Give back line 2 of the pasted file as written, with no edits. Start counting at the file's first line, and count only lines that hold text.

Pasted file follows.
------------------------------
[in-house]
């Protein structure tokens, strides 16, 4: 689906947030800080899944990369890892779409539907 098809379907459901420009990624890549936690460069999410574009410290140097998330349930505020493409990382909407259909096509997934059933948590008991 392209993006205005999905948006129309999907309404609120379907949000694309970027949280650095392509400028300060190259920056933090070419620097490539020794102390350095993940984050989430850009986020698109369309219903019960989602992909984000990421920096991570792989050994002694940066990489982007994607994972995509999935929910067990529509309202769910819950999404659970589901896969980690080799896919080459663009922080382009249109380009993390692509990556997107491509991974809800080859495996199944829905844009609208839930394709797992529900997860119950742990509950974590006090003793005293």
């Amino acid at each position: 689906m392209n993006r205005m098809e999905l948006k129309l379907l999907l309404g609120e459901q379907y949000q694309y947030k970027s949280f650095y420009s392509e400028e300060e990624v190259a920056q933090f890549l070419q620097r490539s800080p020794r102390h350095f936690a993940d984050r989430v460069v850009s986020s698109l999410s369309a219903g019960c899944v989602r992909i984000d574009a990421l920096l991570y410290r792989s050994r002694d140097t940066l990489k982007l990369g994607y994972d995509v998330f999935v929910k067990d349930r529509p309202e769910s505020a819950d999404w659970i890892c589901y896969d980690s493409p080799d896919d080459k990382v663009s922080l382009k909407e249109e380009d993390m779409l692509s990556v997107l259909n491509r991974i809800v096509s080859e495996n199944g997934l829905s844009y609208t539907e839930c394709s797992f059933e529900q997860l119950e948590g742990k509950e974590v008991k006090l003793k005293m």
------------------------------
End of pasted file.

């Protein structure tokens, strides 16, 4: 689906947030800080899944990369890892779409539907 098809379907459901420009990624890549936690460069999410574009410290140097998330349930505020493409990382909407259909096509997934059933948590008991 392209993006205005999905948006129309999907309404609120379907949000694309970027949280650095392509400028300060190259920056933090070419620097490539020794102390350095993940984050989430850009986020698109369309219903019960989602992909984000990421920096991570792989050994002694940066990489982007994607994972995509999935929910067990529509309202769910819950999404659970589901896969980690080799896919080459663009922080382009249109380009993390692509990556997107491509991974809800080859495996199944829905844009609208839930394709797992529900997860119950742990509950974590006090003793005293």